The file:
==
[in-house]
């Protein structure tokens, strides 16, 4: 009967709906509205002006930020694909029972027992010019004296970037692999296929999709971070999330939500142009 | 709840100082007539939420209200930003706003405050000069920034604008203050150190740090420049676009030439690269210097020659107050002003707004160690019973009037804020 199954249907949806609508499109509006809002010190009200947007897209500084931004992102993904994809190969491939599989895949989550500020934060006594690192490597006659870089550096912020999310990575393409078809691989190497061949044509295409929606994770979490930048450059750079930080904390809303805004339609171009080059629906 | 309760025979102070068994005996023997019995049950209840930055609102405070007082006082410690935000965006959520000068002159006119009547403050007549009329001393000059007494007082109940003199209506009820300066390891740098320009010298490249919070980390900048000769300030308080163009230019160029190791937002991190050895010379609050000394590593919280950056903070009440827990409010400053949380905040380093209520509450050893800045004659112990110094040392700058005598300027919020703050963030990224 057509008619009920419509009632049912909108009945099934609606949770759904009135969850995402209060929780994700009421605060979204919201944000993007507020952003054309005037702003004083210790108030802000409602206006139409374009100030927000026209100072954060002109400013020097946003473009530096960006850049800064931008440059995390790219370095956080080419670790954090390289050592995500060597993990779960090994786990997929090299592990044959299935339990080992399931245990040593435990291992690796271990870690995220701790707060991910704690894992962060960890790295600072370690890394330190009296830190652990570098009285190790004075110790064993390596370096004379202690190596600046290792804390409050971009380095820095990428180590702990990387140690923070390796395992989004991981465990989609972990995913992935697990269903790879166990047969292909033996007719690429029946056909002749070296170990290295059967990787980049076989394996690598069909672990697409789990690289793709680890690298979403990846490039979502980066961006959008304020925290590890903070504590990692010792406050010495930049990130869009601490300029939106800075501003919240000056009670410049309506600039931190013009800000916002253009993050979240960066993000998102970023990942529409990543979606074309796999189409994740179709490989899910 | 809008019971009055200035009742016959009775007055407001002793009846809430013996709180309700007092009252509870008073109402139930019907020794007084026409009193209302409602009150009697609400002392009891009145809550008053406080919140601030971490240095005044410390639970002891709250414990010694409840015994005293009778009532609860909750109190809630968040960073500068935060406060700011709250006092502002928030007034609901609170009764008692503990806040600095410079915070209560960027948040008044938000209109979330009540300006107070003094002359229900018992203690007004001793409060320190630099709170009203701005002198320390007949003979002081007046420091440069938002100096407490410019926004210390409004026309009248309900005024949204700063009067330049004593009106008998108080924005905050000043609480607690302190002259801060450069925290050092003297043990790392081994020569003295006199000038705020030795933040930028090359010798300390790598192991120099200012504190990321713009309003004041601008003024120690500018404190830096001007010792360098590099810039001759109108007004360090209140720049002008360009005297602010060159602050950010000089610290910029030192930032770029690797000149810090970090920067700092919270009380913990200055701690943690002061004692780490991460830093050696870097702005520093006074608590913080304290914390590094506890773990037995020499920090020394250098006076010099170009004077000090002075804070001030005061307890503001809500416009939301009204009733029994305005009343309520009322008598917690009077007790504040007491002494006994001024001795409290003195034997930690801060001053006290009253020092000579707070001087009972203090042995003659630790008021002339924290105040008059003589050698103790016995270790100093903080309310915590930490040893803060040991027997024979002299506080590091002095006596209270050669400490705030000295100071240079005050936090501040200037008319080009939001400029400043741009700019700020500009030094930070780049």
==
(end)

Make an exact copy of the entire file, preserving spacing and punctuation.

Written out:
[in-house]
């Protein structure tokens, strides 16, 4: 009967709906509205002006930020694909029972027992010019004296970037692999296929999709971070999330939500142009 | 709840100082007539939420209200930003706003405050000069920034604008203050150190740090420049676009030439690269210097020659107050002003707004160690019973009037804020 199954249907949806609508499109509006809002010190009200947007897209500084931004992102993904994809190969491939599989895949989550500020934060006594690192490597006659870089550096912020999310990575393409078809691989190497061949044509295409929606994770979490930048450059750079930080904390809303805004339609171009080059629906 | 309760025979102070068994005996023997019995049950209840930055609102405070007082006082410690935000965006959520000068002159006119009547403050007549009329001393000059007494007082109940003199209506009820300066390891740098320009010298490249919070980390900048000769300030308080163009230019160029190791937002991190050895010379609050000394590593919280950056903070009440827990409010400053949380905040380093209520509450050893800045004659112990110094040392700058005598300027919020703050963030990224 057509008619009920419509009632049912909108009945099934609606949770759904009135969850995402209060929780994700009421605060979204919201944000993007507020952003054309005037702003004083210790108030802000409602206006139409374009100030927000026209100072954060002109400013020097946003473009530096960006850049800064931008440059995390790219370095956080080419670790954090390289050592995500060597993990779960090994786990997929090299592990044959299935339990080992399931245990040593435990291992690796271990870690995220701790707060991910704690894992962060960890790295600072370690890394330190009296830190652990570098009285190790004075110790064993390596370096004379202690190596600046290792804390409050971009380095820095990428180590702990990387140690923070390796395992989004991981465990989609972990995913992935697990269903790879166990047969292909033996007719690429029946056909002749070296170990290295059967990787980049076989394996690598069909672990697409789990690289793709680890690298979403990846490039979502980066961006959008304020925290590890903070504590990692010792406050010495930049990130869009601490300029939106800075501003919240000056009670410049309506600039931190013009800000916002253009993050979240960066993000998102970023990942529409990543979606074309796999189409994740179709490989899910 | 809008019971009055200035009742016959009775007055407001002793009846809430013996709180309700007092009252509870008073109402139930019907020794007084026409009193209302409602009150009697609400002392009891009145809550008053406080919140601030971490240095005044410390639970002891709250414990010694409840015994005293009778009532609860909750109190809630968040960073500068935060406060700011709250006092502002928030007034609901609170009764008692503990806040600095410079915070209560960027948040008044938000209109979330009540300006107070003094002359229900018992203690007004001793409060320190630099709170009203701005002198320390007949003979002081007046420091440069938002100096407490410019926004210390409004026309009248309900005024949204700063009067330049004593009106008998108080924005905050000043609480607690302190002259801060450069925290050092003297043990790392081994020569003295006199000038705020030795933040930028090359010798300390790598192991120099200012504190990321713009309003004041601008003024120690500018404190830096001007010792360098590099810039001759109108007004360090209140720049002008360009005297602010060159602050950010000089610290910029030192930032770029690797000149810090970090920067700092919270009380913990200055701690943690002061004692780490991460830093050696870097702005520093006074608590913080304290914390590094506890773990037995020499920090020394250098006076010099170009004077000090002075804070001030005061307890503001809500416009939301009204009733029994305005009343309520009322008598917690009077007790504040007491002494006994001024001795409290003195034997930690801060001053006290009253020092000579707070001087009972203090042995003659630790008021002339924290105040008059003589050698103790016995270790100093903080309310915590930490040893803060040991027997024979002299506080590091002095006596209270050669400490705030000295100071240079005050936090501040200037008319080009939001400029400043741009700019700020500009030094930070780049």